International Journal of Aerospace Engineering

Volume 2016, Article ID 3196057, 14 pages

http://dx.doi.org/10.1155/2016/3196057

## Receptivity of Boundary Layer over a Blunt Wedge due to Freestream Pulse Disturbances at Mach 6

^{1}College of Aerospace and Civil Engineering, Harbin Engineering University, Harbin 150001, China^{2}Beijing Spacecrafts, China Academy of Space Technology, Beijing 100094, China

Received 23 July 2015; Revised 28 February 2016; Accepted 14 March 2016

Academic Editor: Saad A. Ahmed

Copyright © 2016 Jianqiang Shi et al. This is an open access article distributed under the Creative Commons Attribution License, which permits unrestricted use, distribution, and reproduction in any medium, provided the original work is properly cited.

#### Abstract

Direct numerical simulation (DNS) of a hypersonic compressible flow over a blunt wedge with fast acoustic disturbances in freestream is performed. The receptivity characteristics of boundary layer to freestream pulse acoustic disturbances are numerically investigated at Mach 6, and the frequency effects of freestream pulse wave on boundary layer receptivity are discussed. Results show that there are several main disturbance mode clusters in boundary layer under acoustic pulse wave, and the number of main disturbance clusters decreases along the streamwise. As disturbance wave propagates from upstream to downstream direction, the component of the modes below fundamental frequency decreases, and the component of the modes above second harmonic components increases quickly in general. There are competition and disturbance energy transfer between different boundary layer modes. The nose boundary layer is dominated by the nearby mode of fundamental frequency. The number of the main disturbance mode clusters decreases as the freestream disturbance frequency increases. The frequency range with larger growth narrows along the streamwise. In general, the amplitudes of both fundamental mode and harmonics become larger with the decreasing of freestream disturbance frequency. High frequency freestream disturbance accelerates the decay of disturbance wave in downstream boundary layer.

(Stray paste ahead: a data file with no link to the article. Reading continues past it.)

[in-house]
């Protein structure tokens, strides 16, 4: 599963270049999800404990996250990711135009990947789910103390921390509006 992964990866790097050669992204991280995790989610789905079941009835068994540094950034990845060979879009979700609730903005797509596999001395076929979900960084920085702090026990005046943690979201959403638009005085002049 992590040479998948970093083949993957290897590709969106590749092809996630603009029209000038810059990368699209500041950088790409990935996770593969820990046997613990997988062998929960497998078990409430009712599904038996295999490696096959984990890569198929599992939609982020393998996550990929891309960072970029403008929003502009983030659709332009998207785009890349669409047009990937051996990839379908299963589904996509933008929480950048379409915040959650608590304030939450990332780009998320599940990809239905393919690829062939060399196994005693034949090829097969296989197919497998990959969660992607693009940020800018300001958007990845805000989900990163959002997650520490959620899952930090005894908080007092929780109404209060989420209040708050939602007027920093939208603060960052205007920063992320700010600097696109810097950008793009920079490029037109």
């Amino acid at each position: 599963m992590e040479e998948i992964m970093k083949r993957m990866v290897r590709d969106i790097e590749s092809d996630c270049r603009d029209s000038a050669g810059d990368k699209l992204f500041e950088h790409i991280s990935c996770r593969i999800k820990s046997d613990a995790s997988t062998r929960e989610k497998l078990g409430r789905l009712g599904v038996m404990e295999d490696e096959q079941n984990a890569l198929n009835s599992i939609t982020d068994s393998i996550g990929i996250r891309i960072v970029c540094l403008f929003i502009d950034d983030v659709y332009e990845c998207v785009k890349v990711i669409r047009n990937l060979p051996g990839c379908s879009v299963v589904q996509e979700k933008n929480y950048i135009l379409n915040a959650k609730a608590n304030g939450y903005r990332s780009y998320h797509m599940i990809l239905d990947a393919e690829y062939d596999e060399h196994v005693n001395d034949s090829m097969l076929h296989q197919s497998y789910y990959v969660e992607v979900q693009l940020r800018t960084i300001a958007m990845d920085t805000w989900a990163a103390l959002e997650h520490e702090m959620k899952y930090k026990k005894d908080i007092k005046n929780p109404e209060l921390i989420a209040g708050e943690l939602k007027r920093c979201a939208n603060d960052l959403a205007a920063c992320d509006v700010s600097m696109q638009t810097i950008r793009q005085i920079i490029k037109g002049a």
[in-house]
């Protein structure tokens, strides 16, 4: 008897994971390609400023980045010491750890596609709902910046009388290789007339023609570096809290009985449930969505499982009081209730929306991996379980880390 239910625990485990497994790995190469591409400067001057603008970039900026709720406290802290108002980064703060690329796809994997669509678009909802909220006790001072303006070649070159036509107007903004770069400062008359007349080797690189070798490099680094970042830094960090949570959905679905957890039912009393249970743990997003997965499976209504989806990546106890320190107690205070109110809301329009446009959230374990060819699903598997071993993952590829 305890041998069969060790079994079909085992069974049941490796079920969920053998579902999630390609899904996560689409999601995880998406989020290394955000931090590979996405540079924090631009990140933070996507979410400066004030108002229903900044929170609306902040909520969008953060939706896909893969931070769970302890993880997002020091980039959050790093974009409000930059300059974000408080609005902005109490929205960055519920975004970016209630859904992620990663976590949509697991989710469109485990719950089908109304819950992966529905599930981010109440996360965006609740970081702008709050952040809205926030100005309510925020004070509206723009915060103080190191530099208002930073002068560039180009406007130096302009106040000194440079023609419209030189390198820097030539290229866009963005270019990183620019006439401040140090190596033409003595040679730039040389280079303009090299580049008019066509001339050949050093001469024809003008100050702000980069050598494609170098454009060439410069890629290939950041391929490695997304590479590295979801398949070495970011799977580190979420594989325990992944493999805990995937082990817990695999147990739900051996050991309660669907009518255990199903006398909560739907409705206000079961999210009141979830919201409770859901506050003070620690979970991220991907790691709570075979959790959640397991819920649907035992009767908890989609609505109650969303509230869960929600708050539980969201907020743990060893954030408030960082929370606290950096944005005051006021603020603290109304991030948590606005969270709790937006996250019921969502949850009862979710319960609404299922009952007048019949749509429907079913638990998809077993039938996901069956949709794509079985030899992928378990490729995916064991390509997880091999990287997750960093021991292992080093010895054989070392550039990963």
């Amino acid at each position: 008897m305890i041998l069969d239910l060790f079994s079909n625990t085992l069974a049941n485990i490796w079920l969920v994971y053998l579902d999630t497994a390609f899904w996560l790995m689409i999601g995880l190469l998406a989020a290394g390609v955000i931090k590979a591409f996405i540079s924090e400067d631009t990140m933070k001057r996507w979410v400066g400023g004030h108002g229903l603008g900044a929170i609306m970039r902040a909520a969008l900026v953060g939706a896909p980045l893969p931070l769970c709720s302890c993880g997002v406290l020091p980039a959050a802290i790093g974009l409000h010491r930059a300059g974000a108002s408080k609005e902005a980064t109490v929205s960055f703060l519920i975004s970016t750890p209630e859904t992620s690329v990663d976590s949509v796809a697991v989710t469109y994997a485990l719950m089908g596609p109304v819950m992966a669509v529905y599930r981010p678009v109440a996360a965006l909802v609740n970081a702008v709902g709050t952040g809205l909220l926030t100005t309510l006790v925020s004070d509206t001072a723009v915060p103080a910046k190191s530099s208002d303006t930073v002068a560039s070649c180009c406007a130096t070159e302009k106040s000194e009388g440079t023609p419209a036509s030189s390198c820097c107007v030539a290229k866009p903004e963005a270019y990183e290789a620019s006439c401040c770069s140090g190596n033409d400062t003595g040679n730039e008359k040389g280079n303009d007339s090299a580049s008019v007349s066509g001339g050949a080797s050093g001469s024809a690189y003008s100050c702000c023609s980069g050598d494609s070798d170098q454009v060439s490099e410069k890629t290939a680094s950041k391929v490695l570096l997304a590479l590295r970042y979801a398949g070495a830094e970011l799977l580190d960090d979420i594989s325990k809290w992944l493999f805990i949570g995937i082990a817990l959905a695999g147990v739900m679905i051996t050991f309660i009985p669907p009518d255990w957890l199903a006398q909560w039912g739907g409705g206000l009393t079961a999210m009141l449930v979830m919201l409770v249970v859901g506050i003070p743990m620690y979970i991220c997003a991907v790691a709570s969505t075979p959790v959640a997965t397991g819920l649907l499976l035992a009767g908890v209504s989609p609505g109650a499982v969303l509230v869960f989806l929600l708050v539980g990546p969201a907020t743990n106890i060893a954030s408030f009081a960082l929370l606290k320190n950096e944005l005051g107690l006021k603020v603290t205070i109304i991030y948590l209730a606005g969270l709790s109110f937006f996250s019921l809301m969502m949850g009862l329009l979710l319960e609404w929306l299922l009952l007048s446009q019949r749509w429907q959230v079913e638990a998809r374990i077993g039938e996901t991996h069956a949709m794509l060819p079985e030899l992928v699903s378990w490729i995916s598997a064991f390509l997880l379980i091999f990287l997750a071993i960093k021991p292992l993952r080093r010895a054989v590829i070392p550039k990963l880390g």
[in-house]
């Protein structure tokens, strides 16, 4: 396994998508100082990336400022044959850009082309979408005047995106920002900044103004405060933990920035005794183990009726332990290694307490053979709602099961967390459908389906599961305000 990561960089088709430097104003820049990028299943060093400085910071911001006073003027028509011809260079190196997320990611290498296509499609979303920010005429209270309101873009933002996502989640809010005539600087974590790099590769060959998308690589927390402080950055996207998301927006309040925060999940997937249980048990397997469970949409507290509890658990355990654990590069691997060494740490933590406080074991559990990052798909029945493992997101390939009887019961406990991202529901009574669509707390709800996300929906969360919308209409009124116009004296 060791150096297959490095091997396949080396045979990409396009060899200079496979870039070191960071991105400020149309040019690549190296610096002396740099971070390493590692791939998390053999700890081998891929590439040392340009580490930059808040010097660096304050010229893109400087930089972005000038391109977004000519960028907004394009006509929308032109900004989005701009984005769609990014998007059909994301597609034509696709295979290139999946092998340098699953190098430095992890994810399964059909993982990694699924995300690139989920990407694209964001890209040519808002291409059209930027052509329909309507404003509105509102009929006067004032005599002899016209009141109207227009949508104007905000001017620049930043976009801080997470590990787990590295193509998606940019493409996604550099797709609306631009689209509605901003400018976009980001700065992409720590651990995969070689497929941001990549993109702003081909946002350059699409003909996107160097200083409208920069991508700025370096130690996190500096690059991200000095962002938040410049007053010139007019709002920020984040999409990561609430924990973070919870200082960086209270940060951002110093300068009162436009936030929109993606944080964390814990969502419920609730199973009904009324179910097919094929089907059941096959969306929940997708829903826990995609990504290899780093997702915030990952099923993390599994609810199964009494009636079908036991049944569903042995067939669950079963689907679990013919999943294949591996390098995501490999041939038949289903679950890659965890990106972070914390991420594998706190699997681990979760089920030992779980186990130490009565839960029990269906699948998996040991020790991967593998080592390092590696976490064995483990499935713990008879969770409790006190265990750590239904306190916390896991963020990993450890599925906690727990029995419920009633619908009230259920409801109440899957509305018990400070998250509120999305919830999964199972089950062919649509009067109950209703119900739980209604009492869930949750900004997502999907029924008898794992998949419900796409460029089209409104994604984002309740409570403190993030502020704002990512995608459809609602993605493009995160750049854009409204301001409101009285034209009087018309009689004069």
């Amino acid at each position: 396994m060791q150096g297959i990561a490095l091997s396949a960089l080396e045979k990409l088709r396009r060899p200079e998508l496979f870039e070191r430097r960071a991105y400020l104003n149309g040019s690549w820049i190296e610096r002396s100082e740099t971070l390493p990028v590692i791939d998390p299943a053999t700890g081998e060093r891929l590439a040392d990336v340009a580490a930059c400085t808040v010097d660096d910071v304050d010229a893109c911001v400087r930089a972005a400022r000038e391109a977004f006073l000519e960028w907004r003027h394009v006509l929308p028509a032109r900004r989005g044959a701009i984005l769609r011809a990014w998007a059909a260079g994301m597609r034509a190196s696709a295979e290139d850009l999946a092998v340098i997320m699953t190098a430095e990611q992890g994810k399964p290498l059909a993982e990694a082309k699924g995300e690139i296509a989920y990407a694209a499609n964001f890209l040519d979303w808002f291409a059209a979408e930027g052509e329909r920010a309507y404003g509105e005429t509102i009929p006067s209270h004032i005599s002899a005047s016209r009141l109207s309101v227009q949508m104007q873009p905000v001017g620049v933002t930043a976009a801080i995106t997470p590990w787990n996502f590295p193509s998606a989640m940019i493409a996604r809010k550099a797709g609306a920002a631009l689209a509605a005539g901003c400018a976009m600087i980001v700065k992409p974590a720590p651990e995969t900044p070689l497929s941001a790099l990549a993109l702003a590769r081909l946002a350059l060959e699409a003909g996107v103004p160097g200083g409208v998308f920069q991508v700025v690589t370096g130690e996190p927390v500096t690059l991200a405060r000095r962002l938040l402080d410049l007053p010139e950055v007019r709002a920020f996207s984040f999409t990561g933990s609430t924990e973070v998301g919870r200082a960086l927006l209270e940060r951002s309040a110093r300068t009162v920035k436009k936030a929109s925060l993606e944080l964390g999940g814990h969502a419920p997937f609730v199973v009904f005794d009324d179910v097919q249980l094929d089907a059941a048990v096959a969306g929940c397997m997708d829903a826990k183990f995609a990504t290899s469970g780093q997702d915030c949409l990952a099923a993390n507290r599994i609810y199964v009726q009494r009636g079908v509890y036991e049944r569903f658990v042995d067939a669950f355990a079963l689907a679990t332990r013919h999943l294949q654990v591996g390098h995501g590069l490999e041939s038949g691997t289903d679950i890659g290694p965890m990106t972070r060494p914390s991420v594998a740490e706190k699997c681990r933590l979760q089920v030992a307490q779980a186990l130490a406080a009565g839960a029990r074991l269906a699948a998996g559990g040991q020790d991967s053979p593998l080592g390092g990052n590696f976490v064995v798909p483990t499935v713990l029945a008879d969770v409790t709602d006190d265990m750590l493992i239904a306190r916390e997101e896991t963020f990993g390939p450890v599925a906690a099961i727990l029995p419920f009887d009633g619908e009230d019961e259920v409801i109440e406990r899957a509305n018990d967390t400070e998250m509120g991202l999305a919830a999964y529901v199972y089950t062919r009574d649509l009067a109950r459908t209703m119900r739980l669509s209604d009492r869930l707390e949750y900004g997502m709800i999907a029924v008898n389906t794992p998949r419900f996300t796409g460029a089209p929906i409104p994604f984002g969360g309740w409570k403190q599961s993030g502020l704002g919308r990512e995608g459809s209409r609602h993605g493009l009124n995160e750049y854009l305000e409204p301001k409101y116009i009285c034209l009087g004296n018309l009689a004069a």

#### 1. Introduction